Officer John Edwards and his partner, a trainee named Patricia Milewski, go to Brentwood to check out a 911 call. Edwards presses a buzzer, a woman indentifying herself as the housekeeper steps out.
She said, “There’s no problem here,” then told the officers to leave.
After a few minutes of this back-and-forth, a blonde woman staggered out from the heavy bushes behind the gate and started yelling to the officers, “He’s going to kill me! He’s going to kill me!” She pounded on the button that opened the gate and then flung herself into Edwards’s arms.
“Who’s going to kill you?” Edwards asked.
“O. J. who?”
As she got into the squad car, the woman turned and said to Edwards, “You guys never do anything. You never do anything. You come out. You’ve been here eight times. And you never do anything about him.”
Then O. J. walks out of his house, wearing only a bathrobe and screams to the officers, “I don’t want that woman in my bed anymore! I got two other women . . . ”
The officer explains that he is going to have to take O. J. in.
O. J. : “You’ve been out here eight times before and now you’re going to arrest me for this?”
What really kills is that the housekeeper, who witnessed everything, tells the officers to leave. Women who enable abusers are the worst.
Not satisfied with her attempts to keep the police from taking Nicole’s statement, the housekeeper walks over to Nicole, seated in the squad car, and pleads, “Don’t do this, Nicole, come inside.” Then she tries pulling Nicole from the car.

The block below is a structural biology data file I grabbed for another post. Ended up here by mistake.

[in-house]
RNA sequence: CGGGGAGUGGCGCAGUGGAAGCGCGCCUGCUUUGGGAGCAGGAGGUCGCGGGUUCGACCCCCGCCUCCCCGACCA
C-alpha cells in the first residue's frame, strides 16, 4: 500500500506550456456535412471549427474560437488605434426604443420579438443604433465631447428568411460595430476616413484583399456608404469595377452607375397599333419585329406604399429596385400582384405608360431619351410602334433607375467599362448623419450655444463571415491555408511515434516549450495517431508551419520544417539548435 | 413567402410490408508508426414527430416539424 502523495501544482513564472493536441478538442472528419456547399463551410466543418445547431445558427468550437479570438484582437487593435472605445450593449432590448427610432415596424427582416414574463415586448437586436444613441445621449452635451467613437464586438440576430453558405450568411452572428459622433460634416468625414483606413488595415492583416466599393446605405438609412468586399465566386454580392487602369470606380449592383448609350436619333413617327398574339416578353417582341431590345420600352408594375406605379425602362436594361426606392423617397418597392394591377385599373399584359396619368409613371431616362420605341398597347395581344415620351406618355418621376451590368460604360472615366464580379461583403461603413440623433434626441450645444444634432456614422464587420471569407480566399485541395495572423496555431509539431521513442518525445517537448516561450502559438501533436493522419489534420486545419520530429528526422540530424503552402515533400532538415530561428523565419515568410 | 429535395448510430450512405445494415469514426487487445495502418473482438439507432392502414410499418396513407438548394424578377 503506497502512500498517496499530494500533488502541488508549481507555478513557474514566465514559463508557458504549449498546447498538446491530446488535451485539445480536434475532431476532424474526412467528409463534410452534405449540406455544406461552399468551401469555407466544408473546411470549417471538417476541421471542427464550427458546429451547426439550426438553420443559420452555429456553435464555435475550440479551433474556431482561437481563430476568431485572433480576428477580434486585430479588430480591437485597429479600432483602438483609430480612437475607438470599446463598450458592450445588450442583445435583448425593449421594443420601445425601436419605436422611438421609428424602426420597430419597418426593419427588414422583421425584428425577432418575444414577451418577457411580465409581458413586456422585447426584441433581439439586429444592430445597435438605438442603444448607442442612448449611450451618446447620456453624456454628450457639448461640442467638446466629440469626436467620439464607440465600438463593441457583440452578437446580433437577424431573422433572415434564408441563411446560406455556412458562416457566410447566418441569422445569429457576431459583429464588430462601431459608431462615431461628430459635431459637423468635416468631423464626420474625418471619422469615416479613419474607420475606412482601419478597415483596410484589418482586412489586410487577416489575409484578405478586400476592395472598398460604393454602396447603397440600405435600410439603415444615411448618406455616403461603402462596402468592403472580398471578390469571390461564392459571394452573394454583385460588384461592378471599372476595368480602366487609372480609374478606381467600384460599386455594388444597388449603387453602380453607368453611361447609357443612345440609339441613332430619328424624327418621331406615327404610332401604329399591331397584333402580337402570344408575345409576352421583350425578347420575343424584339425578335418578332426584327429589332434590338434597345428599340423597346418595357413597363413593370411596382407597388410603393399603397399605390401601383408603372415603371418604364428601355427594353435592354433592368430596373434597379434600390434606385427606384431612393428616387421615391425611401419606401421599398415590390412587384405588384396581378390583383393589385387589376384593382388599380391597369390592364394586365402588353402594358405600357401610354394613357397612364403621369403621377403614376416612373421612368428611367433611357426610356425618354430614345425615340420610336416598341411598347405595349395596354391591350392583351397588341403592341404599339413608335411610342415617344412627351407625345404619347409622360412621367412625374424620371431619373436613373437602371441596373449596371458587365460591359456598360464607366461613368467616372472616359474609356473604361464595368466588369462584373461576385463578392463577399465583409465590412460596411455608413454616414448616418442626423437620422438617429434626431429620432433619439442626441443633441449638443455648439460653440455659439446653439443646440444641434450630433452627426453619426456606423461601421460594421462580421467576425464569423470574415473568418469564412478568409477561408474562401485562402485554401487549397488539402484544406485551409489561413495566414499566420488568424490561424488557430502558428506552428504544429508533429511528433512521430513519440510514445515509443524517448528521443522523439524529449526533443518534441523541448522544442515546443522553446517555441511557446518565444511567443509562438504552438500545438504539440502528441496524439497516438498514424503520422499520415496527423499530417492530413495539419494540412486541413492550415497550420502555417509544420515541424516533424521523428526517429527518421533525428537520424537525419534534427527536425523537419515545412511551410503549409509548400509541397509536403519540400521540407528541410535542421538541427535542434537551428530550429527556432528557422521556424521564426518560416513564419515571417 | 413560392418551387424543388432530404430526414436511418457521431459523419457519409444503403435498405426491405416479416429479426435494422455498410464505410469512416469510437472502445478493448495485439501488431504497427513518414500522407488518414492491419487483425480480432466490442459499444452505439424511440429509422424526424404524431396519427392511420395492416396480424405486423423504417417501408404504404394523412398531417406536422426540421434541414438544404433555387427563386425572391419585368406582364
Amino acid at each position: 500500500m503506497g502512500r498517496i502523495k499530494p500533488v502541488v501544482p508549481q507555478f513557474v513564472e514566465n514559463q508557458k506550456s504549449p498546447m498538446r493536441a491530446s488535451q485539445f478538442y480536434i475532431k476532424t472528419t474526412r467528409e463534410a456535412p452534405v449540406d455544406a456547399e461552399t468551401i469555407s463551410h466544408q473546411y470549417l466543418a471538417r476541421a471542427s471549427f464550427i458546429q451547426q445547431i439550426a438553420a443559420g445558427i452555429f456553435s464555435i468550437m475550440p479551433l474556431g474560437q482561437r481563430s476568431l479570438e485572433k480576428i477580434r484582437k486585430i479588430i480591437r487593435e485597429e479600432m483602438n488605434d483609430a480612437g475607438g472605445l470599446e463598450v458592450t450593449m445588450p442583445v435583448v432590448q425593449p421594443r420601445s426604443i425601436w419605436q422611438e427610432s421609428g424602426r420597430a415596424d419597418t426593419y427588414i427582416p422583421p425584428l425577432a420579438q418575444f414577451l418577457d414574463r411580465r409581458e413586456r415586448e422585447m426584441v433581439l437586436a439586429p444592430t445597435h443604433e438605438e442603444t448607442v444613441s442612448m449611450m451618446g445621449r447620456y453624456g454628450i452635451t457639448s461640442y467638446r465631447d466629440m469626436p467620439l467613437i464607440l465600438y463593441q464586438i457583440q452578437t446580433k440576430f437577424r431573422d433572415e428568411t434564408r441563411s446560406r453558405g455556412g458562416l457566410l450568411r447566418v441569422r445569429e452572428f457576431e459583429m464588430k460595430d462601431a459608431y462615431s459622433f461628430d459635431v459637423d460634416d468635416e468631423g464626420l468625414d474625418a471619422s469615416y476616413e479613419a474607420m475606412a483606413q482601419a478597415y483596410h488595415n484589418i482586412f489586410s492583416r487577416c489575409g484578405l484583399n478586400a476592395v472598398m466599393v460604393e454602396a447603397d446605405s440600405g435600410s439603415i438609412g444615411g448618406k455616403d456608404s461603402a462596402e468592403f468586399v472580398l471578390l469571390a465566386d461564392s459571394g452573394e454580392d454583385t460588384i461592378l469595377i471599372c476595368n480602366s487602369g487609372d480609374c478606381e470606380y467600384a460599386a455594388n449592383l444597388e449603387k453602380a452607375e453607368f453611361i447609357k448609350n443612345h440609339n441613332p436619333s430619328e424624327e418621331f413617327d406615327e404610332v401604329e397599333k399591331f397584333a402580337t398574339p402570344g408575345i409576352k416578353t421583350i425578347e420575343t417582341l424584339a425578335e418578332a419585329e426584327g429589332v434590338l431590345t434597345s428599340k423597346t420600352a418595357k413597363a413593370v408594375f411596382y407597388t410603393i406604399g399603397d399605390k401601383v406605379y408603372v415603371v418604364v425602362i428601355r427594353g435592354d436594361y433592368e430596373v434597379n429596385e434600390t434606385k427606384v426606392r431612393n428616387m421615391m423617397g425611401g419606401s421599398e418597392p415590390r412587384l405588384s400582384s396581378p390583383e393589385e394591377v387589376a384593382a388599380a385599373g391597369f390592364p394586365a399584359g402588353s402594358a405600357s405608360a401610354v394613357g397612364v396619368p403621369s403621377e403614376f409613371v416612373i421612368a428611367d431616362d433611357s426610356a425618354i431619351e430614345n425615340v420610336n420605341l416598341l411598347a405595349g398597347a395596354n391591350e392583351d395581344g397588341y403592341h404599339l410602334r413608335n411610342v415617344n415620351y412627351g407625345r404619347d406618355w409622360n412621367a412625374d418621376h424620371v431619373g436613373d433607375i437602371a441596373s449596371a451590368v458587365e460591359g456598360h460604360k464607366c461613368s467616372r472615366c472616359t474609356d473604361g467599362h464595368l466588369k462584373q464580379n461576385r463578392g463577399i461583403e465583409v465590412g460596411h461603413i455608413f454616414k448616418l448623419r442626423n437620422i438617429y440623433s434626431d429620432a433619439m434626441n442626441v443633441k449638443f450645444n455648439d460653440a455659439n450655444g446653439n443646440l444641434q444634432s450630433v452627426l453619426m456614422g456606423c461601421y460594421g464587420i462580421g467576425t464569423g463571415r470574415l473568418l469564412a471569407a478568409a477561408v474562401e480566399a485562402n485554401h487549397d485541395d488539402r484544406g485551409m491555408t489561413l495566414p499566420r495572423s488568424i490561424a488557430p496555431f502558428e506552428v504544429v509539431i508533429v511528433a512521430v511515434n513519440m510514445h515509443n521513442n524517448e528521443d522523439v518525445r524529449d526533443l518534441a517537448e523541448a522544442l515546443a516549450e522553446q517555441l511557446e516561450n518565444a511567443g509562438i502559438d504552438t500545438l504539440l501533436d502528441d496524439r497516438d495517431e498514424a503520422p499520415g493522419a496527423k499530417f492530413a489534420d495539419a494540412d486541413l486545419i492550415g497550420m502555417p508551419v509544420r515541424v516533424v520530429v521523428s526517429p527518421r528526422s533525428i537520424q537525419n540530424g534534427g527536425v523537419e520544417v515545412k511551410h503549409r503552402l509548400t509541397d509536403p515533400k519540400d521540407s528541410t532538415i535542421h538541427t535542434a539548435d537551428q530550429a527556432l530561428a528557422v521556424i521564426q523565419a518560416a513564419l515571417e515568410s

It turned out there were two other women staying in the house, one of whom was having sex with O. J. Neither of these two women tried to help Nicole while O. J. was beating her.
Enablers are bad, but women enablers are the worst. Here’s looking at you, housekeeper! And the two women houseguests. The sounds of the beating must have been heard all over the house. O. J. said it was “a mutual-type wrestling match.”
The police discussed the case with prosecutors. They found O. J.’s explanation credible (That’s like asking a murderer for his version of events and then putting more credence on the murderer’s version than the victim’s because … well, because the victim’s dead. Or might as well be): “If this was just a … drunken brawl after a New Year’s Eve party, a prosecutor” said, “then maybe they should just let it drop.”
The police steer Nicole Simpson towards “mediation” rather than prosecution. That was pretty much the day Nicole Simpson’s fate was sealed. If she had filed charges, she might still have been killed by O. J., but at least he’d be in jail.
Nicole Simpson had called the police eight times. No one thought she should file charges.
Let me put it this way: No woman waits in the bushes for the police to come, with a black eye, and a lump on her forehead, and a cut lip, from “mutual drunken wrestling.” Why they put more credibility on his version than hers is beyond me. Maybe they liked watching USC football too much?
There was one woman police officer who came to the house that night, but she was a trainee. Doubt she would contradict her superiors.